any type of paper can be folded successfully. The
important thing is to choose paper of the correct size,
quality and decorative appearance for the design you
intend to fold. This is a matter of experience, so,
before you invest in expensive papers you may never use,
try folding a few simple designs from ordinary paper
You will however need to know whether the design you intend to fold requires paper that is the same colour on both sides (homogeneous paper) or whether it should be white one side and coloured/decorated the other (differentiated paper). The diagrams you are folding from should tell you which of these two kinds of paper you require.
Ordinary photocopy paper is a good source of homogeneous paper.
You can buy differentiated paper in packs of brightly coloured squares from many craft retailers or from the Muji shops run by Liberty's. Differentiated paper is sometimes known as kami (which just means paper in Japanese) or irogami (my own preference) or sometimes just 'origami paper.'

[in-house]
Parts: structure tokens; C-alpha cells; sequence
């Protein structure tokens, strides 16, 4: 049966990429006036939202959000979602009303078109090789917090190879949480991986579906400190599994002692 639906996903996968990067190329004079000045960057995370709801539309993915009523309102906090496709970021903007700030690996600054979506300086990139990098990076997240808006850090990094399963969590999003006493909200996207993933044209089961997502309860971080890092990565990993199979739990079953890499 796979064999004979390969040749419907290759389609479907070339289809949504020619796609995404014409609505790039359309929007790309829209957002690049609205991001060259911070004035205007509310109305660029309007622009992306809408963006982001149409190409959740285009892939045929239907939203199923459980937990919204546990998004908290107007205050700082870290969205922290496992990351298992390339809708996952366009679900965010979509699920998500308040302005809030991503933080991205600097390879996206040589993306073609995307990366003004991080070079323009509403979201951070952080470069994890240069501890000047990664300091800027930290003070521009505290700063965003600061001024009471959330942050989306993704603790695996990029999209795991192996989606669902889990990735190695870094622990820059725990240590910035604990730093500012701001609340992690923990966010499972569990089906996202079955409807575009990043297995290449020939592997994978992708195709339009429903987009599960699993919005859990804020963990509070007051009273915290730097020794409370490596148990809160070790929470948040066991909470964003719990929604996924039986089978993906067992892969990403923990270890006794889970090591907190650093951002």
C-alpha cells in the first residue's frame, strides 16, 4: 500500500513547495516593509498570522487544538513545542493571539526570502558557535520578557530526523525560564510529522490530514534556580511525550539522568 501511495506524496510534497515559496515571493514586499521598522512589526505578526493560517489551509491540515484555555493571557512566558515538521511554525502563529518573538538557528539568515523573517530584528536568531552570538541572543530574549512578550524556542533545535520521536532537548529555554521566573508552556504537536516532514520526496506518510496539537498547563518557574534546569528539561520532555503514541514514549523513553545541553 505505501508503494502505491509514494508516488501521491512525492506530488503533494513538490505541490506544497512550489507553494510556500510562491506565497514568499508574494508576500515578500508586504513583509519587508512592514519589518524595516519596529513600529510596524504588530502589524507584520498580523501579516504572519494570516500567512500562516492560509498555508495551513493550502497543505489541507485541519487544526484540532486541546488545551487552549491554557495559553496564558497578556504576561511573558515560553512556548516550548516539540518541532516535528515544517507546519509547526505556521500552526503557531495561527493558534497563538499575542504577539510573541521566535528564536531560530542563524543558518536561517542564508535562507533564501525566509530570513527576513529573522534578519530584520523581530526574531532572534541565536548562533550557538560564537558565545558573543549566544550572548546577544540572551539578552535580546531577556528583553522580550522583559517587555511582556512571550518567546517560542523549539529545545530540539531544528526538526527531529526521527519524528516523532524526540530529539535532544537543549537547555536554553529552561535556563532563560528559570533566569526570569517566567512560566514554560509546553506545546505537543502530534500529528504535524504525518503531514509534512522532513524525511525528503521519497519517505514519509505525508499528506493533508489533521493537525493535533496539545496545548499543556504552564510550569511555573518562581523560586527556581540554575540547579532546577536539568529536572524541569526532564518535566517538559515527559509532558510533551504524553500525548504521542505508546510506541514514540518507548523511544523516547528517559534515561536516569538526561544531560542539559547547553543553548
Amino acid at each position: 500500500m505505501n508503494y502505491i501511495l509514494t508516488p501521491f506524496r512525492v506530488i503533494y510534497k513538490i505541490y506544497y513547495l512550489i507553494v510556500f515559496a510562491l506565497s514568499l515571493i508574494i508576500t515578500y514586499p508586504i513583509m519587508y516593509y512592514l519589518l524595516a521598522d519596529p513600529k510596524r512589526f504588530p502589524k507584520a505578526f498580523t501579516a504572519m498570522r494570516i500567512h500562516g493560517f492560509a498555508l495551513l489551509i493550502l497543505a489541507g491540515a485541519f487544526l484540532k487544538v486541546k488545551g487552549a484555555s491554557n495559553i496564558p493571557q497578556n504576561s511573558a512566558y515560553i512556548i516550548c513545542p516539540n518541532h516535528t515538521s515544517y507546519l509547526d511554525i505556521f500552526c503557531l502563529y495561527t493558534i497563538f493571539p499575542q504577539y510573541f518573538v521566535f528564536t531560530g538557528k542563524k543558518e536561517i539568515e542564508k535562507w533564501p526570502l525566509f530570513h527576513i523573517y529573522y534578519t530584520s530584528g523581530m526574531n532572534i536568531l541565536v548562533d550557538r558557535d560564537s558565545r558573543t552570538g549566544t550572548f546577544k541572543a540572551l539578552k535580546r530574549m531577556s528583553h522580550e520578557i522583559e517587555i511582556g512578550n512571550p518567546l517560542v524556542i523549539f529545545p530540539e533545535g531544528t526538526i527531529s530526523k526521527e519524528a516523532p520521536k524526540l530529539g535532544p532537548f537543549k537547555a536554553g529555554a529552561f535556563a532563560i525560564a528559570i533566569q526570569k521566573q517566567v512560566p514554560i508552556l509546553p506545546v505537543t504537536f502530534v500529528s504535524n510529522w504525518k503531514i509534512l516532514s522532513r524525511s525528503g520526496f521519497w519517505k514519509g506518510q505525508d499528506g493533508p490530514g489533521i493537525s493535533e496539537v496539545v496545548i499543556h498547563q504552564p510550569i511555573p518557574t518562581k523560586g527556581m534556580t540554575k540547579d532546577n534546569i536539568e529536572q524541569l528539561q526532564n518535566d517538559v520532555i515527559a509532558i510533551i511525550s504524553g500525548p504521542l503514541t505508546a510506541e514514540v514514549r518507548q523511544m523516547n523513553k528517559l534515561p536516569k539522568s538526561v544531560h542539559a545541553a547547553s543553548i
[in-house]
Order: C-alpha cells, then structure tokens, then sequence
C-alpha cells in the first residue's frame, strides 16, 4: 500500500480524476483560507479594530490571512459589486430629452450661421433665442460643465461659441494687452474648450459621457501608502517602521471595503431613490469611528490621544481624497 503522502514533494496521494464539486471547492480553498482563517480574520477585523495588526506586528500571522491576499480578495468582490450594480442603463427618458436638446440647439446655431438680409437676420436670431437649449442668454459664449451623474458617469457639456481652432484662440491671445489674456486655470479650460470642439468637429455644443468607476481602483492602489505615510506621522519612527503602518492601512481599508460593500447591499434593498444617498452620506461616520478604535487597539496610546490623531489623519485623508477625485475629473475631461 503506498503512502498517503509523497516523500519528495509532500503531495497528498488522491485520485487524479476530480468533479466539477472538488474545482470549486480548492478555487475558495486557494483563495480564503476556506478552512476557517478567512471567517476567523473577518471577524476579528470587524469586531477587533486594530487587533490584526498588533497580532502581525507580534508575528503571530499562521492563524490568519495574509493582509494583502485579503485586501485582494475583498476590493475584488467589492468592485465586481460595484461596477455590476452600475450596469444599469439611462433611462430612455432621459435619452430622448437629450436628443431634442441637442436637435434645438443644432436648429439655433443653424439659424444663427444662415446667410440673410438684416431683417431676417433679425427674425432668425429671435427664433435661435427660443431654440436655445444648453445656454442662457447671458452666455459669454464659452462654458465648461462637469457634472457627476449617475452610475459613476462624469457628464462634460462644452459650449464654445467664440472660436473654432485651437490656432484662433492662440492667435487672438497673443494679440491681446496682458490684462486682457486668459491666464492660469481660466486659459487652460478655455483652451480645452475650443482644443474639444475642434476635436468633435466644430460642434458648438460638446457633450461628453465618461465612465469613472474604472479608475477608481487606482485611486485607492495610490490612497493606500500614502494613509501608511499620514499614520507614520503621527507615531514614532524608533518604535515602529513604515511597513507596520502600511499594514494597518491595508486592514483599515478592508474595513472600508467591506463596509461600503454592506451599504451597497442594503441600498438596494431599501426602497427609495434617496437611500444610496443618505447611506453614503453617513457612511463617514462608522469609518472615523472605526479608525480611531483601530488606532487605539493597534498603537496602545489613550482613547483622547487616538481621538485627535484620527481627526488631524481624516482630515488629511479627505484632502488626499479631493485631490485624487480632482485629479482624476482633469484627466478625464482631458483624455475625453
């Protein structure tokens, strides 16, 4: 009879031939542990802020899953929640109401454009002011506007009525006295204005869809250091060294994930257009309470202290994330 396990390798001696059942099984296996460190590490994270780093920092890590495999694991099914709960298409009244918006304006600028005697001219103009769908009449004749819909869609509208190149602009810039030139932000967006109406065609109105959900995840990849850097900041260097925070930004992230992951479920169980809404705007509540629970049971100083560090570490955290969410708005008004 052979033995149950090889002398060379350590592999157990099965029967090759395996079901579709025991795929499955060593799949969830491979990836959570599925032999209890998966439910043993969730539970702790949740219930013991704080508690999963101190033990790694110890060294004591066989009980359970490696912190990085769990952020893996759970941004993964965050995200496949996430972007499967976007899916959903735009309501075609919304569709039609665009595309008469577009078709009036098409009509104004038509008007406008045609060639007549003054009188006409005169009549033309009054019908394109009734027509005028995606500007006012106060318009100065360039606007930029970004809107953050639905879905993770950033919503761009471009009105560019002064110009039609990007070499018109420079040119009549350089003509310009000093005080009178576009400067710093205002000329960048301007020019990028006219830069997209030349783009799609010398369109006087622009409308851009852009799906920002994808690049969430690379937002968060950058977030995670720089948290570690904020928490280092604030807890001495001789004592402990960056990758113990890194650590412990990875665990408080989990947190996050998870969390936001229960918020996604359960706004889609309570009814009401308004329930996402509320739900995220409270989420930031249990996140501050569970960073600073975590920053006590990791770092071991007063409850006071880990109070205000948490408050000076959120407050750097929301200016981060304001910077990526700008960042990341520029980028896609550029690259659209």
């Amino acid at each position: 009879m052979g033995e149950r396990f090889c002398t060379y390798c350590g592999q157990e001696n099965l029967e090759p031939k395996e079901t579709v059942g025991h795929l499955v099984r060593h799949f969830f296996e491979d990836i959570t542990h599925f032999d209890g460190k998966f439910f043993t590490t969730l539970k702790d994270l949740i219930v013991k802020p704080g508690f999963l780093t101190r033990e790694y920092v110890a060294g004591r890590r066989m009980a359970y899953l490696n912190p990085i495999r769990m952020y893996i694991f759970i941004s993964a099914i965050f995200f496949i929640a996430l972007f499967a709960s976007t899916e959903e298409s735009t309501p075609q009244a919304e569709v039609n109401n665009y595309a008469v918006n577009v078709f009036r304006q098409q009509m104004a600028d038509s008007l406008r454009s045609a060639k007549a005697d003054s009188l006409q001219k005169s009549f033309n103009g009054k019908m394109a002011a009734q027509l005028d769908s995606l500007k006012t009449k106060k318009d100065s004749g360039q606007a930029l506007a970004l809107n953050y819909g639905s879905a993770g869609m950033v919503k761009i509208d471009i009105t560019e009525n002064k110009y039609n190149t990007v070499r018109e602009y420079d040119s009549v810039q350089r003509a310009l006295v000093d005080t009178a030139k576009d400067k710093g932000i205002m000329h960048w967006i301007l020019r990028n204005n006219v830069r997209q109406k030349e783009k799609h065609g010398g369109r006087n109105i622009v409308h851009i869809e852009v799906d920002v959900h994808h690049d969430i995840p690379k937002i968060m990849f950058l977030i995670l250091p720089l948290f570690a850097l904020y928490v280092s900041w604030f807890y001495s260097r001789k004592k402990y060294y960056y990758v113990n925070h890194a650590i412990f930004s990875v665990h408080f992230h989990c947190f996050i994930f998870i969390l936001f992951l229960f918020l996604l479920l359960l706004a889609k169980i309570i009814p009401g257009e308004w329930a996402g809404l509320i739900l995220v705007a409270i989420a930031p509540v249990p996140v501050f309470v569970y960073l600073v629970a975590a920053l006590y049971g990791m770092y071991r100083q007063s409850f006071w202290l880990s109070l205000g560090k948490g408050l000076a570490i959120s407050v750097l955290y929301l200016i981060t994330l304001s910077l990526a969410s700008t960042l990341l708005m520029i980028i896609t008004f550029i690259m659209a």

You can also do origami with 'found' papers such as brochures, flyers, unused wrapping paper etc.
Occasionally you may also come across designs that need to be made from special types of paper or even card (card is just thick paper). Dollar Bill folding and Business Card folding are both popular in the USA. Metro-ticket folding is popular in France, and Teabag folding in Holland. (Actually it's the teabag labels that you fold rather than the teabags themselves. Even in Holland, they still make tea with the bags.)
The important thing about any paper suitable for folding dry (the normal way of doing things) is that it takes a sharp crease well. If the paper won't hold a sharp crease or splits along the folded edge so that the colour cracks then don't use it. Look for something better quality instead.
If on the other hand you are going to fold your paper damp you will need to look for another type of paper entirely. There is plenty of advice on the web about this speciality.